Greater New Orleans’ citizens are arguably the most flexible people in the country. We take turns with our fellow drivers on narrow cobblestone streets, we know the secret route to get to our house during parade season, and boil water advisories keep us on our toes. These are just a few quirks that make us curious to outsiders and unite us as New Orleanians.
Another reason for us to band together is coming to a road near you! We will be facing drainage system improvements and road construction for the next five years. Funds from FEMA as well as our Department of Public Works have been designated. Projects have been mapped through 2019, and we need to stay flexible (as we do) in the name of long-term infrastructure improvements!
Along with those experiencing personal inconveniences and dissatisfactions, our local businesses on these routes are taking a hard economic hit. New Orleans businesses need to feel our support and the impact of local dollars now at this critical time of business disruption because they are the backbone of our city’s culture, economy and character.
The Shopkeeper Stories series shares the vision and personality of New Orleans business owners. We hope you are inspired and continue to shop small and shop local—even if it takes a little extra time!
Shopkeeper: Desiree Petitbon
Basics Underneath Fine Lingerie and Basics Swim & Gym
What ignited the spark in you to start your business?
We opened Basics in 1999 after a trip that our co-founder, Juliet, and I took with her Dad to Paris. We fell in love with lingerie and those beautiful little shops where they would have just a half dozen exquisite silk chemises hanging on a rack perfectly spaced apart! We had no idea what we were getting into. The new store, Swim & Gym, is a little over a year old. We had always dabbled in swimwear and we kept ordering more and more every year so when a location became available, we jumped on it!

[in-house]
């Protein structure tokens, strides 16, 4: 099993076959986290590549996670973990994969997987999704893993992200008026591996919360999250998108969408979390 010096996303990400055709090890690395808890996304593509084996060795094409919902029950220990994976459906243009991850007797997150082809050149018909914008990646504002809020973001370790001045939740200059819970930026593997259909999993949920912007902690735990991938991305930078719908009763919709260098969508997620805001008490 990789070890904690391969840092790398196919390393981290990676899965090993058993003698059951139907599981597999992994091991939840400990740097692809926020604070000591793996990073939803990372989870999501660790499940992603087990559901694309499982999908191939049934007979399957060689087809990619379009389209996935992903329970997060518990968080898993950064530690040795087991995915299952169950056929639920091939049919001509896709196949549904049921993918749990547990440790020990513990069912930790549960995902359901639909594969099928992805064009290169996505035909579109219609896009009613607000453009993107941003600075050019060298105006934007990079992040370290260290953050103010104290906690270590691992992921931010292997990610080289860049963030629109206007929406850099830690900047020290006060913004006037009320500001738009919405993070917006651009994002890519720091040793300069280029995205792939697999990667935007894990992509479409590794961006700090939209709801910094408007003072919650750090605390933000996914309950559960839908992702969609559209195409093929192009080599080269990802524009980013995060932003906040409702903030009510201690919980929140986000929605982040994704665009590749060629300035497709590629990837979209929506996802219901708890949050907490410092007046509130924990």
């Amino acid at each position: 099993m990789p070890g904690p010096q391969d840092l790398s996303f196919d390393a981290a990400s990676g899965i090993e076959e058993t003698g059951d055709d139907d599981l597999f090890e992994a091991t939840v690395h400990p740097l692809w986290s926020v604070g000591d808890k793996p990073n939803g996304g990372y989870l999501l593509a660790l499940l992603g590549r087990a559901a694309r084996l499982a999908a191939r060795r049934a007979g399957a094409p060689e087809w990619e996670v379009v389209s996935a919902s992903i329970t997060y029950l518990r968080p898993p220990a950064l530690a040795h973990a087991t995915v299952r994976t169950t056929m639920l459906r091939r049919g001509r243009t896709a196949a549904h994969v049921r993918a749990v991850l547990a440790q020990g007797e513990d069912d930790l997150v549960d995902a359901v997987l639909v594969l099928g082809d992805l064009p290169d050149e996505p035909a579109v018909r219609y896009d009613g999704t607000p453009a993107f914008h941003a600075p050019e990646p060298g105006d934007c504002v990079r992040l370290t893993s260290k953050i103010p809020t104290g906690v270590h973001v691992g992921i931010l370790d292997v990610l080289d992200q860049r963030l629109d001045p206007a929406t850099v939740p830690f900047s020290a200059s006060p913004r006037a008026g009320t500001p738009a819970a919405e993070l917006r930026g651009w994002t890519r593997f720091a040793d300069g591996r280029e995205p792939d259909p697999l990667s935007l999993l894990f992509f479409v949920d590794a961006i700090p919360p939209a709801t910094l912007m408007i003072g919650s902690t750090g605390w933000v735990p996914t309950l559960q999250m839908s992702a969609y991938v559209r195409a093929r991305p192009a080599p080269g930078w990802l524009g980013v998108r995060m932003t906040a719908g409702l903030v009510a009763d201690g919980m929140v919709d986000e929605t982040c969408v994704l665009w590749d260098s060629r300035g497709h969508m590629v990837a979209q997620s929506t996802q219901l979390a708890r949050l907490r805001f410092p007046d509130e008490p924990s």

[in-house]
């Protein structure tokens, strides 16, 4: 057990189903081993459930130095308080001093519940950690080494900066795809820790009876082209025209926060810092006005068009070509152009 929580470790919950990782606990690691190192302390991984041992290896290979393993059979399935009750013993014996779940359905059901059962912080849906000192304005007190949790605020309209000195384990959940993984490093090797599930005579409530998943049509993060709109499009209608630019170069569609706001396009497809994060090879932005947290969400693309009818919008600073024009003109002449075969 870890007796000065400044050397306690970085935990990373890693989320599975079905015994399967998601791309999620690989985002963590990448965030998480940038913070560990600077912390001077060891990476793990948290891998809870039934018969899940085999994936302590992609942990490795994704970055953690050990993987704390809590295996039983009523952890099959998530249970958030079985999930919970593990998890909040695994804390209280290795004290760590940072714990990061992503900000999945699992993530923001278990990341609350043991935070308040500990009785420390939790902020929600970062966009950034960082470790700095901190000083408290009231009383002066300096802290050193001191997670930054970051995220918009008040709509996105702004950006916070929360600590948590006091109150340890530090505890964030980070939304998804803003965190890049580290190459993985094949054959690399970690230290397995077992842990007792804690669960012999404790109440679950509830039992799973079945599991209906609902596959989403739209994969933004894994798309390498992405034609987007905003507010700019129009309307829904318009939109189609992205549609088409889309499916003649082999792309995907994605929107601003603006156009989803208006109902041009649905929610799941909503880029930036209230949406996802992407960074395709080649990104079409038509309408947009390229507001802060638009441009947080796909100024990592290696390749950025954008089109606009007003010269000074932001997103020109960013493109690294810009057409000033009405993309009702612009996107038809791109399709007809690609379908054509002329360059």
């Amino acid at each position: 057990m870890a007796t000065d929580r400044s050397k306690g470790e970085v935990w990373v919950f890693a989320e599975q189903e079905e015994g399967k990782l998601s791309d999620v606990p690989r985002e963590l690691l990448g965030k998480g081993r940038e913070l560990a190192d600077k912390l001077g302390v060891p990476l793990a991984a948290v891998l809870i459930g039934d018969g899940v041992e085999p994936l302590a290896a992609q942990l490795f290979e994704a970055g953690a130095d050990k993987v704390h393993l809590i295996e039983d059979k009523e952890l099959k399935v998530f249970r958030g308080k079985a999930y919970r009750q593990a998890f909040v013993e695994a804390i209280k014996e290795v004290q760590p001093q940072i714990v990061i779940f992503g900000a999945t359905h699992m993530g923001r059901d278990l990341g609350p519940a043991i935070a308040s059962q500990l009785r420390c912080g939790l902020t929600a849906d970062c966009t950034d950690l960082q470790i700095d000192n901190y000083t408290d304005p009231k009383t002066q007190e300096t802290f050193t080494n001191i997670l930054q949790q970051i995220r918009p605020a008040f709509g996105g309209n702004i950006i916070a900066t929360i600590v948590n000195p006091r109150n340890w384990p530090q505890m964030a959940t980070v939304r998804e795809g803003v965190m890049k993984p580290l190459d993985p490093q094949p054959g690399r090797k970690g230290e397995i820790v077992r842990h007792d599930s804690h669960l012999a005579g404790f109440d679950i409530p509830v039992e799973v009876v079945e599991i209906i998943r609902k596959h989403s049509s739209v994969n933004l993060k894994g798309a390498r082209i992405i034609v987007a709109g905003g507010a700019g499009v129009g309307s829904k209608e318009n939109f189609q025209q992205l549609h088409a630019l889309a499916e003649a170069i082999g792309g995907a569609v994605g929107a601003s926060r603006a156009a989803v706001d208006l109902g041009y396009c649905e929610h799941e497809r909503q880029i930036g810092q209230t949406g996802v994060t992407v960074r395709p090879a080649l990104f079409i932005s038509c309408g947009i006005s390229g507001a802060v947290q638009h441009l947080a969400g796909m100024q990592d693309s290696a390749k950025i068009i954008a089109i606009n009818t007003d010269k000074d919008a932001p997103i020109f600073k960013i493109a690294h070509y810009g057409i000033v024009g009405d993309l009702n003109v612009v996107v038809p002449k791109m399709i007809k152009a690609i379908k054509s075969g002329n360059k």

What makes NOLA businesses so special?
Most of them are locally owned. People from New Orleans are interesting and fun. They’re special. I can’t imagine not living here. I love it here. I like the surge of new people moving here. It’s so special to be from a place that people admire and want to live in. Magazine Street is not strip mall city–it’s unique.
If your shop was a cocktail, what would it be?
Describe your business in a few words.
Positive. Top quality. When a box comes in, we all look at it, we all try it on. Everyone is a different shape and size and we ask, “does this fit right? What’s the rise like? Do you like the fabric?” We quality control everything in the shop and everyone is involved.
We believe in promoting positive self-image. We want women and girls to feel good about themselves and their bodies.
What’s your favorite local biz on Magazine Street?
Earthsavers for manicures and I love Swap for clothes. Love La Petite Grocery and Coquette!
Will you share your secret coffee spot?
First Cup Cafe on Calhoun St. This sweet guy named Moe owns it and it’s the best cup of coffee in the city!
What advice would you give a budding business owner?
If we’d known the reality of what it was going to be like, we probably wouldn’t have done it! So my advice is to just do it and decide that you don’t know everything. We made a whole bunch of money and lost a whole bunch of money before we got on a the right track for incremental growth. The first couple of years we had extreme highs and very low lows. But we had a great idea, there was a need.
There was no lingerie shop on Magazine Street. But we definitely made some whackadoodle decisions by buying too much inventory! Neither of us had any background in retail—we were both graphic designers. Now we have a business consultant and Peggy Gundlach, our general manager, has a background in retail. My advice is to ask for help! Seek out people who know more than you and ask them questions.
The Shopkeeper Stories are brought to you by StayLocal, the Greater New Orleans independent business alliance, in partnership with Uptown Messenger. This new series runs every first and third Tuesday of the month. StayLocal is devoted to raising the visibility and viability of locally-owned businesses across New Orleans through marketing, advocacy, and education. Learn about their work or become a member at www.staylocal.org or email firstname.lastname@example.org.